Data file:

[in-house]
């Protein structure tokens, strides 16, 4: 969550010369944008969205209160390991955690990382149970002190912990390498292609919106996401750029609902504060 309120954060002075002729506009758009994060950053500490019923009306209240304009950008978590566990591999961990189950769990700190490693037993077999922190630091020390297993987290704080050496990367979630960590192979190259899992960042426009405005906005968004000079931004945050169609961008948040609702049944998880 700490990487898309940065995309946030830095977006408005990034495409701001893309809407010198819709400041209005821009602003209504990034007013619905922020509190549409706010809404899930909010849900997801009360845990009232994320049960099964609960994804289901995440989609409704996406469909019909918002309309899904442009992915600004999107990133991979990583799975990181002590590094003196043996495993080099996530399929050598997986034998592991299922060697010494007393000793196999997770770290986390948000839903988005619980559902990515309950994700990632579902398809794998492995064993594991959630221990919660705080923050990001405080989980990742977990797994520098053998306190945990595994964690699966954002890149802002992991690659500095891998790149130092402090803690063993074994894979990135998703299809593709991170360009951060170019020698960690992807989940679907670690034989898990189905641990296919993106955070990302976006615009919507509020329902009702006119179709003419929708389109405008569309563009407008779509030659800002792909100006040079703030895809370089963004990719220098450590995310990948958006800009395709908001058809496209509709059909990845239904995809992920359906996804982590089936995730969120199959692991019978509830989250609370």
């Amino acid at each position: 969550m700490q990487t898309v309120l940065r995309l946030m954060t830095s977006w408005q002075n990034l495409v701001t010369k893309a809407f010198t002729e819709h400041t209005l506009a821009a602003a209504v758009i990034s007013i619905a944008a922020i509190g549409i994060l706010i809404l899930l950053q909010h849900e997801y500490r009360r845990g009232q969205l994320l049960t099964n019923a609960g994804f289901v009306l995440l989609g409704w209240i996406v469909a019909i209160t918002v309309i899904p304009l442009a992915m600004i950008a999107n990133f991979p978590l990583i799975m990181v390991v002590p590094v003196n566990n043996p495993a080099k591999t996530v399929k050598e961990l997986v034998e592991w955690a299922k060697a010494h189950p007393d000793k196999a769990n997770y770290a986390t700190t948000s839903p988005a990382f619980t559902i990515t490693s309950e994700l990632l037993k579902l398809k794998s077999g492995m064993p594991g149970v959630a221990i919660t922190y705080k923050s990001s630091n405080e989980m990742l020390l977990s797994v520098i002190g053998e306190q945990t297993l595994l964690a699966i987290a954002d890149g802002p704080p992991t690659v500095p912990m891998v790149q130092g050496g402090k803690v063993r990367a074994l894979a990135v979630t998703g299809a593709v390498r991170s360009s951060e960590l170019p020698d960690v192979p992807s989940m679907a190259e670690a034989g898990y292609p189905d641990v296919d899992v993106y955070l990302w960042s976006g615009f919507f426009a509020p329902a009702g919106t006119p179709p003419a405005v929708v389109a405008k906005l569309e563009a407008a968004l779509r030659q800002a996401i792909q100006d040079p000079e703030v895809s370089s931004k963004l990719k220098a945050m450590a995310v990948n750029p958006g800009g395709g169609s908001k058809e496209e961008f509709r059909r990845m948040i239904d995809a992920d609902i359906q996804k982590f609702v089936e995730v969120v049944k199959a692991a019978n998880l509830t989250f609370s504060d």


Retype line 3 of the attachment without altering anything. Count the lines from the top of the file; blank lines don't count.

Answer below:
């Amino acid at each position: 969550m700490q990487t898309v309120l940065r995309l946030m954060t830095s977006w408005q002075n990034l495409v701001t010369k893309a809407f010198t002729e819709h400041t209005l506009a821009a602003a209504v758009i990034s007013i619905a944008a922020i509190g549409i994060l706010i809404l899930l950053q909010h849900e997801y500490r009360r845990g009232q969205l994320l049960t099964n019923a609960g994804f289901v009306l995440l989609g409704w209240i996406v469909a019909i209160t918002v309309i899904p304009l442009a992915m600004i950008a999107n990133f991979p978590l990583i799975m990181v390991v002590p590094v003196n566990n043996p495993a080099k591999t996530v399929k050598e961990l997986v034998e592991w955690a299922k060697a010494h189950p007393d000793k196999a769990n997770y770290a986390t700190t948000s839903p988005a990382f619980t559902i990515t490693s309950e994700l990632l037993k579902l398809k794998s077999g492995m064993p594991g149970v959630a221990i919660t922190y705080k923050s990001s630091n405080e989980m990742l020390l977990s797994v520098i002190g053998e306190q945990t297993l595994l964690a699966i987290a954002d890149g802002p704080p992991t690659v500095p912990m891998v790149q130092g050496g402090k803690v063993r990367a074994l894979a990135v979630t998703g299809a593709v390498r991170s360009s951060e960590l170019p020698d960690v192979p992807s989940m679907a190259e670690a034989g898990y292609p189905d641990v296919d899992v993106y955070l990302w960042s976006g615009f919507f426009a509020p329902a009702g919106t006119p179709p003419a405005v929708v389109a405008k906005l569309e563009a407008a968004l779509r030659q800002a996401i792909q100006d040079p000079e703030v895809s370089s931004k963004l990719k220098a945050m450590a995310v990948n750029p958006g800009g395709g169609s908001k058809e496209e961008f509709r059909r990845m948040i239904d995809a992920d609902i359906q996804k982590f609702v089936e995730v969120v049944k199959a692991a019978n998880l509830t989250f609370s504060d």